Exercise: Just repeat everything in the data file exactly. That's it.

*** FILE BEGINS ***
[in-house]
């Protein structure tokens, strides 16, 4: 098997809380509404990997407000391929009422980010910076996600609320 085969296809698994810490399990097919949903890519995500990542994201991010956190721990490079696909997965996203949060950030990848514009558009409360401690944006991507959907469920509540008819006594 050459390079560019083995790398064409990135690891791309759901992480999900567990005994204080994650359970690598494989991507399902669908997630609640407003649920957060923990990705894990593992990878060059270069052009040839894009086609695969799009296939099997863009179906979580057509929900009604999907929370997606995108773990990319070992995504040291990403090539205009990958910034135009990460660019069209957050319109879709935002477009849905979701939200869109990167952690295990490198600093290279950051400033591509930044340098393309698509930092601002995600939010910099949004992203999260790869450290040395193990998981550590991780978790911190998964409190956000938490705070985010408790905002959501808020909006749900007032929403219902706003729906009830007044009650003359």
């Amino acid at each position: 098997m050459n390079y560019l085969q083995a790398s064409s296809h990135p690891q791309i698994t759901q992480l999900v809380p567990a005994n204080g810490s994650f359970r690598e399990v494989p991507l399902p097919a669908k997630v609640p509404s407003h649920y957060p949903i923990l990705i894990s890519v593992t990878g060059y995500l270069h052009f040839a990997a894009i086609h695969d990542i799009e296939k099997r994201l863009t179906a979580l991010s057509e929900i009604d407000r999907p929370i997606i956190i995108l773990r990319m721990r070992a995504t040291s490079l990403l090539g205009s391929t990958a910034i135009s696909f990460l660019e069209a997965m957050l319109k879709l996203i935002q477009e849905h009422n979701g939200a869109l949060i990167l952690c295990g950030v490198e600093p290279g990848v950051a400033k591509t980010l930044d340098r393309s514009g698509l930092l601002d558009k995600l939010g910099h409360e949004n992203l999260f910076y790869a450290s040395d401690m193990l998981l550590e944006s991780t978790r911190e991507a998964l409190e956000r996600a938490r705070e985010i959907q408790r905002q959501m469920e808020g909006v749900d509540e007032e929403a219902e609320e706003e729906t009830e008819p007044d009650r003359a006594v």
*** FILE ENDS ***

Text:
[in-house]
């Protein structure tokens, strides 16, 4: 098997809380509404990997407000391929009422980010910076996600609320 085969296809698994810490399990097919949903890519995500990542994201991010956190721990490079696909997965996203949060950030990848514009558009409360401690944006991507959907469920509540008819006594 050459390079560019083995790398064409990135690891791309759901992480999900567990005994204080994650359970690598494989991507399902669908997630609640407003649920957060923990990705894990593992990878060059270069052009040839894009086609695969799009296939099997863009179906979580057509929900009604999907929370997606995108773990990319070992995504040291990403090539205009990958910034135009990460660019069209957050319109879709935002477009849905979701939200869109990167952690295990490198600093290279950051400033591509930044340098393309698509930092601002995600939010910099949004992203999260790869450290040395193990998981550590991780978790911190998964409190956000938490705070985010408790905002959501808020909006749900007032929403219902706003729906009830007044009650003359």
């Amino acid at each position: 098997m050459n390079y560019l085969q083995a790398s064409s296809h990135p690891q791309i698994t759901q992480l999900v809380p567990a005994n204080g810490s994650f359970r690598e399990v494989p991507l399902p097919a669908k997630v609640p509404s407003h649920y957060p949903i923990l990705i894990s890519v593992t990878g060059y995500l270069h052009f040839a990997a894009i086609h695969d990542i799009e296939k099997r994201l863009t179906a979580l991010s057509e929900i009604d407000r999907p929370i997606i956190i995108l773990r990319m721990r070992a995504t040291s490079l990403l090539g205009s391929t990958a910034i135009s696909f990460l660019e069209a997965m957050l319109k879709l996203i935002q477009e849905h009422n979701g939200a869109l949060i990167l952690c295990g950030v490198e600093p290279g990848v950051a400033k591509t980010l930044d340098r393309s514009g698509l930092l601002d558009k995600l939010g910099h409360e949004n992203l999260f910076y790869a450290s040395d401690m193990l998981l550590e944006s991780t978790r911190e991507a998964l409190e956000r996600a938490r705070e985010i959907q408790r905002q959501m469920e808020g909006v749900d509540e007032e929403a219902e609320e706003e729906t009830e008819p007044d009650r003359a006594v």